This project examines potential cultural and ethnical differences in cognitive development (e.g. attention, perception) in young children (preschoolers). This project compares Japanese and U.S. preschool aged children. The goal is to identify how early in what task(s) we could see cultural and ethnical differences in cognitive development and what the implication of these differences might be to other developments.

Faculty Supervisor: Dr. Megumi Kuwabara

The Potential Transmission Vectors of Cultural Differences in Cognitive Development

This project examines how cultural differences in cognitive development may be passed down to younger generations. This project compares visual environment (e.g. books), social interactions (e.g. parent-child communication), language, and other potential vectors that might influence cognitive development.

Faculty Supervisor: Dr. Megumi Kuwabara

Identity Formation in Adolescence and Emerging Adulthood

This project examines emerging adults’ ideas of social class and the processes through which they come to perceive social class as an aspect of their own identity. The focus is on identifying the experiences that trigger emerging adults’ awareness of their social class status and whether and how they explore and come to a resolution about the meaning that their class status has for their own sense of self.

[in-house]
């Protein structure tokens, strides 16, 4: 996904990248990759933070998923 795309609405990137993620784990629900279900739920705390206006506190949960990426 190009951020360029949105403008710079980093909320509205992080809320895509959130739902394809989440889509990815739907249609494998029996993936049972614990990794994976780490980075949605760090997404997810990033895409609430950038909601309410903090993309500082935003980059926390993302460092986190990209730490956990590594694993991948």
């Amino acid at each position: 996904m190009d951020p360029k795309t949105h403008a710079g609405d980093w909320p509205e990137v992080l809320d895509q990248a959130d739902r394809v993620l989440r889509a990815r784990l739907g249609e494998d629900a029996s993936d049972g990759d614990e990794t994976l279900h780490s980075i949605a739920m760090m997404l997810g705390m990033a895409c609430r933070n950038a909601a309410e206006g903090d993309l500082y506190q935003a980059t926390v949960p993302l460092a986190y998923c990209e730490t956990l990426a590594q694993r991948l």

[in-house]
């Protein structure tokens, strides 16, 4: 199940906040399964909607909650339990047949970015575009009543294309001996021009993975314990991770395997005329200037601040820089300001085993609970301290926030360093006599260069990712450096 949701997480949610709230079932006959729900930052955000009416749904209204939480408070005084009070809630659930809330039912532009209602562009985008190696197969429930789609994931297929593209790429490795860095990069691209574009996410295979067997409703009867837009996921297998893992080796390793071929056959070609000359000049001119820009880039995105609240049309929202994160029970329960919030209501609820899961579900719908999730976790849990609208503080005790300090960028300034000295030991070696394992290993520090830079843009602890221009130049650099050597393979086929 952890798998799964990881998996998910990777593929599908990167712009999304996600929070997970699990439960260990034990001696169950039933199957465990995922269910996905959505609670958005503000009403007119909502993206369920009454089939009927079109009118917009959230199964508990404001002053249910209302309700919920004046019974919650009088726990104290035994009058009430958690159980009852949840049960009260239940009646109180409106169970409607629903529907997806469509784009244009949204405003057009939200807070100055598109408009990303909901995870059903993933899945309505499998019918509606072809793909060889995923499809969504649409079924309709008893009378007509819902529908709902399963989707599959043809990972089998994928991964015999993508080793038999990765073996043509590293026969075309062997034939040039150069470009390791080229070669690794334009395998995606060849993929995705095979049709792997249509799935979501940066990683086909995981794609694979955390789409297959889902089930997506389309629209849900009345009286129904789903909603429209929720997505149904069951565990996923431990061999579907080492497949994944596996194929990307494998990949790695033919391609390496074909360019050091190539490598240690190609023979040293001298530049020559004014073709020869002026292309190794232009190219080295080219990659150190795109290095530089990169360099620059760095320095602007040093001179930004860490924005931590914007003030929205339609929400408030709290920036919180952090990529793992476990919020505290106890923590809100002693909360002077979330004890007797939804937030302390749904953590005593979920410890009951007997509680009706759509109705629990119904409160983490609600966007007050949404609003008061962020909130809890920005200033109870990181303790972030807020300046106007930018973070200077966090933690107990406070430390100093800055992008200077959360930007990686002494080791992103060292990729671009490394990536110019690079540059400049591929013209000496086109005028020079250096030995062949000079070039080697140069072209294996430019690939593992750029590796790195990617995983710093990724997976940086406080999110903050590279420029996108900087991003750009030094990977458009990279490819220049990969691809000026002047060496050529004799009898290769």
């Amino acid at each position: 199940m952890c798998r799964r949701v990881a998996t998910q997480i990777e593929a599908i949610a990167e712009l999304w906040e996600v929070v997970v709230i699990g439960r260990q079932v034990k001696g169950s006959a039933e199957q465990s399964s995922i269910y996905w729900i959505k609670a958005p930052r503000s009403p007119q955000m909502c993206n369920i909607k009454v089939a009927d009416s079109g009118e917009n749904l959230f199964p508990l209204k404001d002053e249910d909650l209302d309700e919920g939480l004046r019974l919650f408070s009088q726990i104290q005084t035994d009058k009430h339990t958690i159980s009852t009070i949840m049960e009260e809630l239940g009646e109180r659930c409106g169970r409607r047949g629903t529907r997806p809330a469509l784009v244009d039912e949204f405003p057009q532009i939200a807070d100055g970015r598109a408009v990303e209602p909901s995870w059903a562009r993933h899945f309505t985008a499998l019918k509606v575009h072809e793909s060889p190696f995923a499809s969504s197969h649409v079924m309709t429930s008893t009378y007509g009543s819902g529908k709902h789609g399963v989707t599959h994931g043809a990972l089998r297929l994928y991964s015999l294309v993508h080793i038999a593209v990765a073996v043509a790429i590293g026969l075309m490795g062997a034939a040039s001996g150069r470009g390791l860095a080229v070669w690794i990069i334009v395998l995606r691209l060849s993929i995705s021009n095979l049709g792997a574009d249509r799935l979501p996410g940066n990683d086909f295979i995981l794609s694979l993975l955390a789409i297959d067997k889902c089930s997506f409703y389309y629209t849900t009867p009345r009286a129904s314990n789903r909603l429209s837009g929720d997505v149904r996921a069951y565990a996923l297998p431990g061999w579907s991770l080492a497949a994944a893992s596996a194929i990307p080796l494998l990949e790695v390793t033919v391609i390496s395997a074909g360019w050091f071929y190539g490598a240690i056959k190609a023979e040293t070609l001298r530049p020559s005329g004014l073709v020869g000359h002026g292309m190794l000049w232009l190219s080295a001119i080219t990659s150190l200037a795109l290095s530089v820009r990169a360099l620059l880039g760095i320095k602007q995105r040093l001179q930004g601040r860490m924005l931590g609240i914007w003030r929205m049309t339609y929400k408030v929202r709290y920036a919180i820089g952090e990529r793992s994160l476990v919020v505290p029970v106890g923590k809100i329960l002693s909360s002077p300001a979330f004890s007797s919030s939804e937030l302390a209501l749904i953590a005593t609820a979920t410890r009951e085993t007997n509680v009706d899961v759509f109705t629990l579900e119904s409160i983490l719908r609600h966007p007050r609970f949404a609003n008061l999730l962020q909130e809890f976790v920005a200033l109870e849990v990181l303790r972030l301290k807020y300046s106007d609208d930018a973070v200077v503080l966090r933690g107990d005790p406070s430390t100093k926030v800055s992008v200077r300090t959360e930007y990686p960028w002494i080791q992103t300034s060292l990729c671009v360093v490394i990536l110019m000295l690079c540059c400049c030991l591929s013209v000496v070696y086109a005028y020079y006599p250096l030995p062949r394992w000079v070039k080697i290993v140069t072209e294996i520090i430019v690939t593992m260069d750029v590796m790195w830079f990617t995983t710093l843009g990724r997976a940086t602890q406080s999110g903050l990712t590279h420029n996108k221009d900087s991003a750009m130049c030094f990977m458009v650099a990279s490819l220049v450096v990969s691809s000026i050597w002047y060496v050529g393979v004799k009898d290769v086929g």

Faculty Supervisor: Dr. Kimberley Radmacher

Close Relationships in the Transition to College

This project examines the role that close relationships (e.g., family and friends) play in emerging adults’ development during the transition to college. A focus is placed on the associations between the quality of these relationships and the emerging adults’ developing sense of self and mental health. Gender, ethnic, and social class variations in these relationships will be examined.

Faculty Supervisor: Dr. Kimberley Radmacher

Children’s Conflict Resolution with Friends and Parents

The way children resolve conflicts with their peers is closely related to their adjustment in the peer group. This project examines the conflict between schoolage children and their friends and children and their parents. The primary purpose is to investigate how children resolve conflicts with their friends and whether this related to how the children’s parents’ resolve conflicts with them. In short, what are the connections, if any, between how conflict is resolved between children and their parents and children and their friends?

Faculty Supervisor: Dr. Anupama Joshi

Child Custody and Family Adjustment